Pay to Quit is pretty simple. Once a year, we offer to pay our associates to quit. The first year the offer is made, it's for $2,000. Then it goes up one thousand dollars a year until it reaches $5,000. The headline on the offer is "Please Don't Take This Offer." We hope they don't take the offer; we want them to stay. Why do we make this offer? The goal is to encourage folks to take a moment and think about what they really want. In the long-run, an employee staying somewhere they don't want to be isn't healthy for the employee or the company. 

Enjoy your weekend. 

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4 in 5 Americans Are Ignoring Buffett's Warning

Don't be one of them.

Jun 12, 2015 at 5:01PM

Admitting fear is difficult.

So you can imagine how shocked I was to find out Warren Buffett recently told a select number of investors about the cutting-edge technology that's keeping him awake at night.

This past May, The Motley Fool sent 8 of its best stock analysts to Omaha, Nebraska to attend the Berkshire Hathaway annual shareholder meeting. CEO Warren Buffett and Vice Chairman Charlie Munger fielded questions for nearly 6 hours.
The catch was: Attendees weren't allowed to record any of it. No audio. No video. 

Our team of analysts wrote down every single word Buffett and Munger uttered. Over 16,000 words. But only two words stood out to me as I read the detailed transcript of the event: "Real threat."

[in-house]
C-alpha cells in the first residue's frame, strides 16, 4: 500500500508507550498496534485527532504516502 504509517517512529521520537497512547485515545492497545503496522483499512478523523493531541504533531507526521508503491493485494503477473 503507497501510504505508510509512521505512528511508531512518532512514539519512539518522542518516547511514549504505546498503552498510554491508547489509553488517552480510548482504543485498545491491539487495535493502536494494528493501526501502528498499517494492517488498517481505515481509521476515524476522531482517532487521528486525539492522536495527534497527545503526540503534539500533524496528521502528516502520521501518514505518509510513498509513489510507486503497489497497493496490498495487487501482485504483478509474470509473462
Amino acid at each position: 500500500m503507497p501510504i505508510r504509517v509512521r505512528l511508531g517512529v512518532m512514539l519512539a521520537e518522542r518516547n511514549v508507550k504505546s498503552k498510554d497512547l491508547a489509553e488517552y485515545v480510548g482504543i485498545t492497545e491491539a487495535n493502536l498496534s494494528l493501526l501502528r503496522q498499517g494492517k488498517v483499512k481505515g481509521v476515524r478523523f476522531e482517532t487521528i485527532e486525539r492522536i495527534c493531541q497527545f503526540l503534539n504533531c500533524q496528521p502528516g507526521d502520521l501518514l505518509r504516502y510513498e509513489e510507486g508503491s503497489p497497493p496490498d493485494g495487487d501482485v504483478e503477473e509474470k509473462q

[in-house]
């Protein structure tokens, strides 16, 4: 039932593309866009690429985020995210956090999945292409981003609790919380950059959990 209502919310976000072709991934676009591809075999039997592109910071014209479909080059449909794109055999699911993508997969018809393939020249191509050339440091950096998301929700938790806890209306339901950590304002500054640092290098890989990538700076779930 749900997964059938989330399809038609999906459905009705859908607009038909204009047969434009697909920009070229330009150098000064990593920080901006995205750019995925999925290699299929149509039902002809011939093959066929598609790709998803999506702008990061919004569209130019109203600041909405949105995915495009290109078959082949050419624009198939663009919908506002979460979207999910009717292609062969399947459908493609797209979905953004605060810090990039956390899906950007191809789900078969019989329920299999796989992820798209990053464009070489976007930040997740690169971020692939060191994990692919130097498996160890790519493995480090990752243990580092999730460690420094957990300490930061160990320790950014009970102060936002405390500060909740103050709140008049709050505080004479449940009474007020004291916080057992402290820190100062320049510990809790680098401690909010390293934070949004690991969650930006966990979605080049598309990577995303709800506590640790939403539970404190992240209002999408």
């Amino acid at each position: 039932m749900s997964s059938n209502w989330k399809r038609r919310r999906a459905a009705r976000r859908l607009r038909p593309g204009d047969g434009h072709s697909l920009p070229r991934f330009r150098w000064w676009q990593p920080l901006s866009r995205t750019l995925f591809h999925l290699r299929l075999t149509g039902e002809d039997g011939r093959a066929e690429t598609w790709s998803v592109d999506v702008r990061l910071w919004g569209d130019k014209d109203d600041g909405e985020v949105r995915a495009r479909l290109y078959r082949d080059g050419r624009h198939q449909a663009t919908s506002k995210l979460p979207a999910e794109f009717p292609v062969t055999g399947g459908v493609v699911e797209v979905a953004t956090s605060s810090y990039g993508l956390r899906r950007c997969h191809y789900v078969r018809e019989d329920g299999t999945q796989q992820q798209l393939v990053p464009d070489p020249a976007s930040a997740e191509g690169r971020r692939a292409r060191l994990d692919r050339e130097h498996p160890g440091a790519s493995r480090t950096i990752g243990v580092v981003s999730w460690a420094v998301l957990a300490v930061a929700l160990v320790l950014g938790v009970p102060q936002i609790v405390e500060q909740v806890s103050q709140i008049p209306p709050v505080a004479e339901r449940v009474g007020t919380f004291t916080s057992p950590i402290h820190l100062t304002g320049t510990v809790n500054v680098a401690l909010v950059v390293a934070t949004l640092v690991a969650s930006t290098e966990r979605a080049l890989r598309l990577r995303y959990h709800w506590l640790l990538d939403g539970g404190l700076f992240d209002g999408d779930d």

That's how Buffett responded when asked about this emerging market that is already expected to be worth more than $2 trillion in the U.S. alone. Google has already put some of its best engineers behind the technology powering this trend. 

The amazing thing is, while Buffett may be nervous, the rest of us can invest in this new industry BEFORE the old money realizes what hit them.

KPMG advises we're "on the cusp of revolutionary change" coming much "sooner than you think."

Even one legendary MIT professor had to recant his position that the technology was "beyond the capability of computer science." (He recently confessed to The Wall Street Journal that he's now a believer and amazed "how quickly this technology caught on.")

Yet according to one J.D. Power and Associates survey, only 1 in 5 Americans are even interested in this technology, much less ready to invest in it. Needless to say, you haven't missed your window of opportunity. 

Think about how many amazing technologies you've watched soar to new heights while you kick yourself thinking, "I knew about that technology before everyone was talking about it, but I just sat on my hands." 

Don't let that happen again. This time, it should be your family telling you, "I can't believe you knew about and invested in that technology so early on."

That's why I hope you take just a few minutes to access the exclusive research our team of analysts has put together on this industry and the one stock positioned to capitalize on this major shift.

Click here to learn about this incredible technology before Buffett stops being scared and starts buying!

David Hanson owns shares of Berkshire Hathaway and American Express. The Motley Fool recommends and owns shares of Berkshire Hathaway, Google, and Coca-Cola.We Fools don't all hold the same opinions, but we all believe that considering a diverse range of insights makes us better investors. The Motley Fool has a disclosure policy.